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The effect of species composition on community responses to toxicants : a comparison of species sensitivity distribution curves and mesocosm studies.

Blake, Natasha Naomi (2002) The effect of species composition on community responses to toxicants : a comparison of species sensitivity distribution curves and mesocosm studies. PhD thesis, University of Sheffield.

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Abstract

Different species are affected at different concentrations of a toxicant. As communities differ in their species composition, they are also likely to be affected at different exposure concentrations. The concentration at which a community will be affected may be extrapolated from single-species tests or determined from multispecies exposures. This work compares the ability of two methods to detect the effect of species composition on communities’ responses to toxicant exposure. The sensitivity of 15 indigenous freshwater macro invertebrate taxa to a surfactant were experimentally determined in single-species toxicity tests and supplemented with published data. The sensitivity of indigenous macroinverterate taxa to the surfactant varied by four orders of magnitude. Half of the indigenous taxa tested were more sensitive than the standard test species Daphrtia magna. The single-species toxicity data were then used to generate species sensitivity distribution (SSD) curves. SSD curves are used to estimate the concentration of a toxicant that is hazardous to 5% of species (HC5), based on the assumption that communities will be able to compensate for this small level of effect. SSD curves were generated for 60 naturally occurring macroinvertebrate communities, all from low order, circumneutral streams. The SSD curves were found to be sensitive to changes in species composition, with community HC5 values differing by more than an order of magnitude. An HC5 value was also calculated using the complete dataset. This value was lower than the HC5 values derived for 92% of natural communities. To test the validity of these HC5 values, the responses of structurally distinct communities to surfactant exposure were determined under identical test conditions. Prior to running this experiment it was necessary to establish whether structurally distinct communities would remain distinct over time in the stream mesocosms. Three structurally distinct macroinvertebrate communities were used to colonise a stream mesocosm, and changes in community composition and structure were monitored over ten weeks. At the start of the study, there was considerable overlap in the species composition of the communities, providing the potential for the three communities to become more similar over time, converging to a ‘generic mesocosm community’. In fact, the commuities remained remarkably distinct from one another for the duration of the study. Two structurally distinct communities were then exposed to the surfactant in the stream mesocosms for 28 days. The community dominated by sensitive taxa was found to be more sensitive, as predicted, with changes in species richness and community diversity occurring at different exposure concentrations in the two communities. The two communities exposed to linear alkylbenzene sulphonate (LAS) in the experimental stream study were structurally distinct, but their species composition was very similar. As these curves are generated from presence absence data they were unable to predict the differences in sensitivity of the two communities. However, the HC5 values determined from the SSD curves were found to be protective or overprotective of these communities, based on the responses observed in the mesocosm study.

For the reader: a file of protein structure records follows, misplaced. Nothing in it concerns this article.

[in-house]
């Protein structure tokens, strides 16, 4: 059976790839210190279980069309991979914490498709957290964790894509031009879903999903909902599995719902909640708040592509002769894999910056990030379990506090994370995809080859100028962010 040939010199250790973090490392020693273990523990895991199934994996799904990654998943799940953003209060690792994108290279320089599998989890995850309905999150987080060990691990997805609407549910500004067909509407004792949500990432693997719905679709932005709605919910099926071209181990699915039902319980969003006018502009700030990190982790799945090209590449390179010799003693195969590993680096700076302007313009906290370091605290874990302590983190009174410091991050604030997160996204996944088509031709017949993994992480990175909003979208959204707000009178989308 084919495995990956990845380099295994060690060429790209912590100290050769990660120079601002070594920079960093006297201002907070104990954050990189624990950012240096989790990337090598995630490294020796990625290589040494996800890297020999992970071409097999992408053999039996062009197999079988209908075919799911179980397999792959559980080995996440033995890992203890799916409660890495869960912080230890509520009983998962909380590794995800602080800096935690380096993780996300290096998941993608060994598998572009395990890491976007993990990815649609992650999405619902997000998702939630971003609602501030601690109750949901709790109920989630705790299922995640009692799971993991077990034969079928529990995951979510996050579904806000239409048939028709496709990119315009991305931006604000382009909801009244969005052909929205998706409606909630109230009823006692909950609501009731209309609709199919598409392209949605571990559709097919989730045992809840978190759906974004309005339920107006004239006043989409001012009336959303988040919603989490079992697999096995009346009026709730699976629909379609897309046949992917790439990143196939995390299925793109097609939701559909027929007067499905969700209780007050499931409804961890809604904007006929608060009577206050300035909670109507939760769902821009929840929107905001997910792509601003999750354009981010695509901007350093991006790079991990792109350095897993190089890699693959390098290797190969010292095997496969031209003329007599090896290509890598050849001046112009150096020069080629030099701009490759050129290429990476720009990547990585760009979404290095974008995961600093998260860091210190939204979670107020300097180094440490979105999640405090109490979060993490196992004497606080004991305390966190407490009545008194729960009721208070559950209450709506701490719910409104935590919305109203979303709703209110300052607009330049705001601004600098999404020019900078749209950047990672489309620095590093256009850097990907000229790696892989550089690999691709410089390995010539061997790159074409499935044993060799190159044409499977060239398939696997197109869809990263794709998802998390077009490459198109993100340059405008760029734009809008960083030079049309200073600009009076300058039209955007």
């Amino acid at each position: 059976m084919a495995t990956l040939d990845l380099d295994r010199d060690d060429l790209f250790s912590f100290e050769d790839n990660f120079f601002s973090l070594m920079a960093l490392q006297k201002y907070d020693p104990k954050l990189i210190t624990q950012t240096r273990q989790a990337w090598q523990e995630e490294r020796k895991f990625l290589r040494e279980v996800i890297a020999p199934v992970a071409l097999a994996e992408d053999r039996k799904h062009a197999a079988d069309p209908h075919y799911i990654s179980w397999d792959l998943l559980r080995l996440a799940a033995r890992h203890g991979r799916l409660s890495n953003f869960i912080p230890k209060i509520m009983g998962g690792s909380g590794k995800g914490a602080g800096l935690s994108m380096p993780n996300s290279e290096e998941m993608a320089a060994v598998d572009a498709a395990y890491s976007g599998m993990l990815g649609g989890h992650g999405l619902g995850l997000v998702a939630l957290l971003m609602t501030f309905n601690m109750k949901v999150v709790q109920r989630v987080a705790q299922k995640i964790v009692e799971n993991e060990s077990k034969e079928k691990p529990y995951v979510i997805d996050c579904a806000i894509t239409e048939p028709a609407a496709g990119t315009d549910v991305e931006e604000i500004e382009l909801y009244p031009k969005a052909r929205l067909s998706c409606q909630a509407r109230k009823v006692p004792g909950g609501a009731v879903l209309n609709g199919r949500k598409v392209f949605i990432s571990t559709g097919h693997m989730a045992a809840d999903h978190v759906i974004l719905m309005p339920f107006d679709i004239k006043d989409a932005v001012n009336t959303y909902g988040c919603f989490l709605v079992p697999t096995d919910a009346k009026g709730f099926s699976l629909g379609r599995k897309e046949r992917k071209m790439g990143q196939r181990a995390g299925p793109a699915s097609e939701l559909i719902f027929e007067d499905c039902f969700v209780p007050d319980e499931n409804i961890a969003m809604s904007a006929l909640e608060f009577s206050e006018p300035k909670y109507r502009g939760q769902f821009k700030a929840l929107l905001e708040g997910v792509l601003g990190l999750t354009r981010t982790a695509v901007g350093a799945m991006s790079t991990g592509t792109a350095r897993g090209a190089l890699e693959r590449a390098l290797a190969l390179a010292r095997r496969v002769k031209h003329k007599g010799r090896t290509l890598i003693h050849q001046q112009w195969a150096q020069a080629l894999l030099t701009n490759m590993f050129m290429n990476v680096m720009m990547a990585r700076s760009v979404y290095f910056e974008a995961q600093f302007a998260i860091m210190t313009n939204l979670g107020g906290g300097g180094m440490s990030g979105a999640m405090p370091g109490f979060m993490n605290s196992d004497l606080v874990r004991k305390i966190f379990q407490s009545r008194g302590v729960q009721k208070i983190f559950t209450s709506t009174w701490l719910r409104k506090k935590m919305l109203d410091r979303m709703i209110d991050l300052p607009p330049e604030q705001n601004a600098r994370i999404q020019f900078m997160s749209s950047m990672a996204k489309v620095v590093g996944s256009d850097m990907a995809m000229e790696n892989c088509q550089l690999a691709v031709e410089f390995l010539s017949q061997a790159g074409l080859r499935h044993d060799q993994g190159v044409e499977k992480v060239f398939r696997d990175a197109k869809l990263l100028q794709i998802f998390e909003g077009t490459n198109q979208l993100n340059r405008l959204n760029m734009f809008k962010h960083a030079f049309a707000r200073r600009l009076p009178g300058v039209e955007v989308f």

Item Type: Thesis (PhD)
Academic Units: The University of Sheffield > Faculty of Science (Sheffield) > Animal and Plant Sciences (Sheffield)
Identification Number/EthosID: uk.bl.ethos.768637
Depositing User: EThOS Import Sheffield
Date Deposited: 30 Sep 2019 12:40
Last Modified: 30 Sep 2019 12:40
URI: http://etheses.whiterose.ac.uk/id/eprint/25002

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